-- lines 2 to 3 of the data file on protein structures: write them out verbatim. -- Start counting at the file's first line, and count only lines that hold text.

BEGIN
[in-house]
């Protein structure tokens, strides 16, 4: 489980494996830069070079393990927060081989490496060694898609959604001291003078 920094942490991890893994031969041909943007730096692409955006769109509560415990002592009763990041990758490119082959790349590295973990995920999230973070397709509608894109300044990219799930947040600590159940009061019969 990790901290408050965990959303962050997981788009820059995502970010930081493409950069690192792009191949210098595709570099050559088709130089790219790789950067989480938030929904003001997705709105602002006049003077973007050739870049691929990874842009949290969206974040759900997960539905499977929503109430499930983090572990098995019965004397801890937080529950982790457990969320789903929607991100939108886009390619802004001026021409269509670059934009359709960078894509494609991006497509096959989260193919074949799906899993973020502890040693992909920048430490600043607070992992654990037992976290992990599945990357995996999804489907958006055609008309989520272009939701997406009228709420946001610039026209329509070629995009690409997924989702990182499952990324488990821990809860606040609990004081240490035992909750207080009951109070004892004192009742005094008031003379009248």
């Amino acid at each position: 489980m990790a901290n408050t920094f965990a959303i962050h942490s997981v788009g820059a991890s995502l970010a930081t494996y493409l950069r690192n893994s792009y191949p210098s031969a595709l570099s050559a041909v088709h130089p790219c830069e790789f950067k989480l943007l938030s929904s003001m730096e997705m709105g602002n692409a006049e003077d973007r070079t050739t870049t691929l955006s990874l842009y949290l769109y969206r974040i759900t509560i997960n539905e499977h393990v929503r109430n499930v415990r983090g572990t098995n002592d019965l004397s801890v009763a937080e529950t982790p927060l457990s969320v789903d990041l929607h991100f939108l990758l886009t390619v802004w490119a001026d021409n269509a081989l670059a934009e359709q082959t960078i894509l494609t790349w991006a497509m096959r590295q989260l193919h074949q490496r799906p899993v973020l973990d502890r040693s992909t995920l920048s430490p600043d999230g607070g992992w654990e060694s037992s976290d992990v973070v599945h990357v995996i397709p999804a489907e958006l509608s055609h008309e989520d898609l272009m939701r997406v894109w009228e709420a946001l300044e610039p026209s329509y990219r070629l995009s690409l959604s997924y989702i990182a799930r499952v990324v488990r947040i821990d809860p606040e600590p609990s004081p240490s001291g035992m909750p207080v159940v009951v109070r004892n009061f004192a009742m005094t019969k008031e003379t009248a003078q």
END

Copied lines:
């Protein structure tokens, strides 16, 4: 489980494996830069070079393990927060081989490496060694898609959604001291003078 920094942490991890893994031969041909943007730096692409955006769109509560415990002592009763990041990758490119082959790349590295973990995920999230973070397709509608894109300044990219799930947040600590159940009061019969 990790901290408050965990959303962050997981788009820059995502970010930081493409950069690192792009191949210098595709570099050559088709130089790219790789950067989480938030929904003001997705709105602002006049003077973007050739870049691929990874842009949290969206974040759900997960539905499977929503109430499930983090572990098995019965004397801890937080529950982790457990969320789903929607991100939108886009390619802004001026021409269509670059934009359709960078894509494609991006497509096959989260193919074949799906899993973020502890040693992909920048430490600043607070992992654990037992976290992990599945990357995996999804489907958006055609008309989520272009939701997406009228709420946001610039026209329509070629995009690409997924989702990182499952990324488990821990809860606040609990004081240490035992909750207080009951109070004892004192009742005094008031003379009248």
């Amino acid at each position: 489980m990790a901290n408050t920094f965990a959303i962050h942490s997981v788009g820059a991890s995502l970010a930081t494996y493409l950069r690192n893994s792009y191949p210098s031969a595709l570099s050559a041909v088709h130089p790219c830069e790789f950067k989480l943007l938030s929904s003001m730096e997705m709105g602002n692409a006049e003077d973007r070079t050739t870049t691929l955006s990874l842009y949290l769109y969206r974040i759900t509560i997960n539905e499977h393990v929503r109430n499930v415990r983090g572990t098995n002592d019965l004397s801890v009763a937080e529950t982790p927060l457990s969320v789903d990041l929607h991100f939108l990758l886009t390619v802004w490119a001026d021409n269509a081989l670059a934009e359709q082959t960078i894509l494609t790349w991006a497509m096959r590295q989260l193919h074949q490496r799906p899993v973020l973990d502890r040693s992909t995920l920048s430490p600043d999230g607070g992992w654990e060694s037992s976290d992990v973070v599945h990357v995996i397709p999804a489907e958006l509608s055609h008309e989520d898609l272009m939701r997406v894109w009228e709420a946001l300044e610039p026209s329509y990219r070629l995009s690409l959604s997924y989702i990182a799930r499952v990324v488990r947040i821990d809860p606040e600590p609990s004081p240490s001291g035992m909750p207080v159940v009951v109070r004892n009061f004192a009742m005094t019969k008031e003379t009248a003078q």